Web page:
There’s plenty of features such as Auto headlights, rain sensing wipers, adaptive cruise and forward collision alert. It’s this last one that gave A Wheel thing a few moments, due to the sesnor being somewhat sensitive, activating the stacatto audio alert and applying the brakes simultaneously…to no vehicle in front. In turns and curves the sensor would read a vehicle roadside and mistakenly think it was directly ahead. Not good for the heart.
Moodlighting is restricted to LEDs softly glowing in the doors and in the sills. It’s subtle, unobtrusive at night, and manages to become a backgound, almost subconcious, part of the drive.Sounds come courtesy of that truly beautifully tuned Bowers and Wilkins system, with the English brand fitting their renowned speakers to the S90. There’s AM/FM/Bluetooth and a single vertically mounted CD slot in the centre console along with Apple CarPlay.In the rear, there’s window blinds and the previously mentioned aircon controls, plus a port that allows access to the boot. Ah yes, the boot. The S90 is a big car, but comes with a spacesaver spare and a boot that is lonnnnnng, but not deep, providing 500 litres of space. Yes, there’s plenty of room for a week’s shopping, but in order to do so, it’s a stretch in towards the back of the rear seat in order to utilise the boot. At least the lid is power operated.It’s on the road, not unexpectedly, that the S90 gets a chance to show off its acting chops. There’s that two litre diesel up front, with an amazing peak of 470 torques covering either side of the 2000 rpm point. There’s a technology called PowerPulse, Volvo’s attempt to mitigate the off boost lack of urge that turbocharged cars have. In essence, it’s a form of air injection (from air that’s constantly recharging a two litre tank) that gets fed into the system that feeds the turbo and spins the turbo up quicker than waiting for the normal gases. The result is a quicker throttle response and aids greatly in driveability. Plant the welly at the traffic lights and instead of the one…..two….threee…it’s one..two..wow!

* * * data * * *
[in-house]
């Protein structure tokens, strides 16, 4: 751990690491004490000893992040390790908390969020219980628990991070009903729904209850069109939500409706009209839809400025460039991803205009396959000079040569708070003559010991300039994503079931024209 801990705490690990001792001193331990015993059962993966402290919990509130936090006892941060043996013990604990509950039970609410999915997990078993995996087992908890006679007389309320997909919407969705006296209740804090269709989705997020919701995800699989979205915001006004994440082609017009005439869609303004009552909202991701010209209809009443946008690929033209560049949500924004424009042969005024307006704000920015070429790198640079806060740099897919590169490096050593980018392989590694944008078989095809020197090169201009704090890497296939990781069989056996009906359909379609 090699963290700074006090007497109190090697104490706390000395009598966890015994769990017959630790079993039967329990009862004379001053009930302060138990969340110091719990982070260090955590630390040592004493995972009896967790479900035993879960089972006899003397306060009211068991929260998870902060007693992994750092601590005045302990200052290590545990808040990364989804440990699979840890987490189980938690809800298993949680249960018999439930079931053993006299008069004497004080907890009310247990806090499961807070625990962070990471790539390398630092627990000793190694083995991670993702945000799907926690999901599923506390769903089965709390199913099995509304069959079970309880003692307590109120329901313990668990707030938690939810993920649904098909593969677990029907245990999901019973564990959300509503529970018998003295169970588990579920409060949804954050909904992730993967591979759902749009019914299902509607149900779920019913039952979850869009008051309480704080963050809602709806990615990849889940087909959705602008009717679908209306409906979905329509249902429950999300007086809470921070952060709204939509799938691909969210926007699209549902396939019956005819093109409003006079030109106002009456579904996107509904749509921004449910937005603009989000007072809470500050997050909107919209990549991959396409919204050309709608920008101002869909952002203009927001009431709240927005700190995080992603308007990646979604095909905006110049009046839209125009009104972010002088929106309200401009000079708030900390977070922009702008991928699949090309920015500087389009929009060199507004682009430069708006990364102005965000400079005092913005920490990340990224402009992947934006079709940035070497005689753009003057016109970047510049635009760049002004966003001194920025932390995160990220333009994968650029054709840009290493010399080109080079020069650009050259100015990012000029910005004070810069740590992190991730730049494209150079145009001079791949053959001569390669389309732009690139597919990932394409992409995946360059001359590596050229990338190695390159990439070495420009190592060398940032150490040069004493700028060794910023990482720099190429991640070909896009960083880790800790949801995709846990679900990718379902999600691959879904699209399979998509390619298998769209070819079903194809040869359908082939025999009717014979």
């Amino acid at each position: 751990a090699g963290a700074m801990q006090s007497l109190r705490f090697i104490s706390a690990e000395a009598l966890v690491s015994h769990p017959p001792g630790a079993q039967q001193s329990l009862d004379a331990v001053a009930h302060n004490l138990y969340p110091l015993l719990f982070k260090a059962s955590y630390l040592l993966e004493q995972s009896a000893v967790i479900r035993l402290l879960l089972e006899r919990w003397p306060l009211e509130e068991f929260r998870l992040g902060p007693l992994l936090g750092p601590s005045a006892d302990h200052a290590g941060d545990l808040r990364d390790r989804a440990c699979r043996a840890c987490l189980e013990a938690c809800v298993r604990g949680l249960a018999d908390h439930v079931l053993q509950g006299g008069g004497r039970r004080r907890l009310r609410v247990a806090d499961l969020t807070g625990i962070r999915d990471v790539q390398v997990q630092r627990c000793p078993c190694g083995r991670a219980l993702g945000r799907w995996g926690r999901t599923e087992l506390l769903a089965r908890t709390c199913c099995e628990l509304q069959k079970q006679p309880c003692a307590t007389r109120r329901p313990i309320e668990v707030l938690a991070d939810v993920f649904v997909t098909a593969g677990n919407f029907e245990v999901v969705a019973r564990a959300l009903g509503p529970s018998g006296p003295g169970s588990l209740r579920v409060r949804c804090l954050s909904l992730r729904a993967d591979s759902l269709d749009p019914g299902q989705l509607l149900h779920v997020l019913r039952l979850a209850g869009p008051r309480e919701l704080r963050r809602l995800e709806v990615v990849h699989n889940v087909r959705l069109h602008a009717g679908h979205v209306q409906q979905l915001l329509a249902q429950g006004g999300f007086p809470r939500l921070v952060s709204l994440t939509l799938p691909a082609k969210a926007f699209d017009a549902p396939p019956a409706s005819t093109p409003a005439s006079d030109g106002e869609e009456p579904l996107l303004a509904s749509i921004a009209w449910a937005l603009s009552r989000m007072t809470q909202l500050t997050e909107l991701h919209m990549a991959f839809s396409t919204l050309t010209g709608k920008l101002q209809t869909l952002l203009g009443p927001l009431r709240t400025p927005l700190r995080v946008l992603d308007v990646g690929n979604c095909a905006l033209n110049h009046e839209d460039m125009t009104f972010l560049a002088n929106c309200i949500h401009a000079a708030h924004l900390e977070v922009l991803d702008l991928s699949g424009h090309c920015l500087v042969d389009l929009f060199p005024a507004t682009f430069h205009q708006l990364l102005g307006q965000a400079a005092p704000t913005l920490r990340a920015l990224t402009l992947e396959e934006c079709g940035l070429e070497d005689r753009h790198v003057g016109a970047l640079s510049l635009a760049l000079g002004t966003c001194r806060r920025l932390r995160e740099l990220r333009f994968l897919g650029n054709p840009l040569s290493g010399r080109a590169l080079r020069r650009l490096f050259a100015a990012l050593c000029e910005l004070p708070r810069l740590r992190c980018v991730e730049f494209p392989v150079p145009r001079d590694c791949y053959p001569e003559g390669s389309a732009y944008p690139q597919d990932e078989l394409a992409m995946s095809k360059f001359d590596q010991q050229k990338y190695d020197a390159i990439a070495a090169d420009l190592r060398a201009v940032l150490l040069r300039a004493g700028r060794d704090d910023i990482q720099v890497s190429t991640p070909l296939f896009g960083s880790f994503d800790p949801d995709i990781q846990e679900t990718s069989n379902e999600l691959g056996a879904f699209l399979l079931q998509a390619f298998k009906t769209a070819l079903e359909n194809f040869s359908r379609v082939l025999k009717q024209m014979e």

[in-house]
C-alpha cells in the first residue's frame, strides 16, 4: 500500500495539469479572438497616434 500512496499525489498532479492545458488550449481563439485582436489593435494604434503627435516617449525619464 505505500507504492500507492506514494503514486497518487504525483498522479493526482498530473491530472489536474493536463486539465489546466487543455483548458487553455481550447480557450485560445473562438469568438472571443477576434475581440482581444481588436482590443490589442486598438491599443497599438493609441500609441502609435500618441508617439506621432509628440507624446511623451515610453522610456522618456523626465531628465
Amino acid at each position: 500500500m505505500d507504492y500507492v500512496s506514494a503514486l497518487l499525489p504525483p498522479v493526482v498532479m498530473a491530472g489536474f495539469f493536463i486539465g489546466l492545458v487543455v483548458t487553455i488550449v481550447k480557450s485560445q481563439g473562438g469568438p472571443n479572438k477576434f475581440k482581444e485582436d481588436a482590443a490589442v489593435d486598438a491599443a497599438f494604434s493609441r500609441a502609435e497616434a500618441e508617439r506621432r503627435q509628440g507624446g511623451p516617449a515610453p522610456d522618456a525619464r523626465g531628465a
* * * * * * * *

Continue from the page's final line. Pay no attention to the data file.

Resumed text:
Tank size varies between 55 or 60 litres, depending on which engine you buy with your new S90. Volvo claims a combined figure of 5.1L/100 km for the diesel engine; impressive given the dry weight of just under 1850 kilograms. A Wheel Thing finished with 8.1L/100 in mostly suburban driving.Working hand in hand with the eight speed auto (sans paddle shifts, mind you), the S90 fairly motors along. Factor in that all wheel drive system (sitting on MacPherson struts and multi-link rear) and it’s an intoxicating mix of powerrrrrrrrr, drive ability, handling, and that underlying Volvo bloodline that no longer needs to shout safety. You have a lightly yet well balanced steering feel, with only a slight sense of numbness on centre.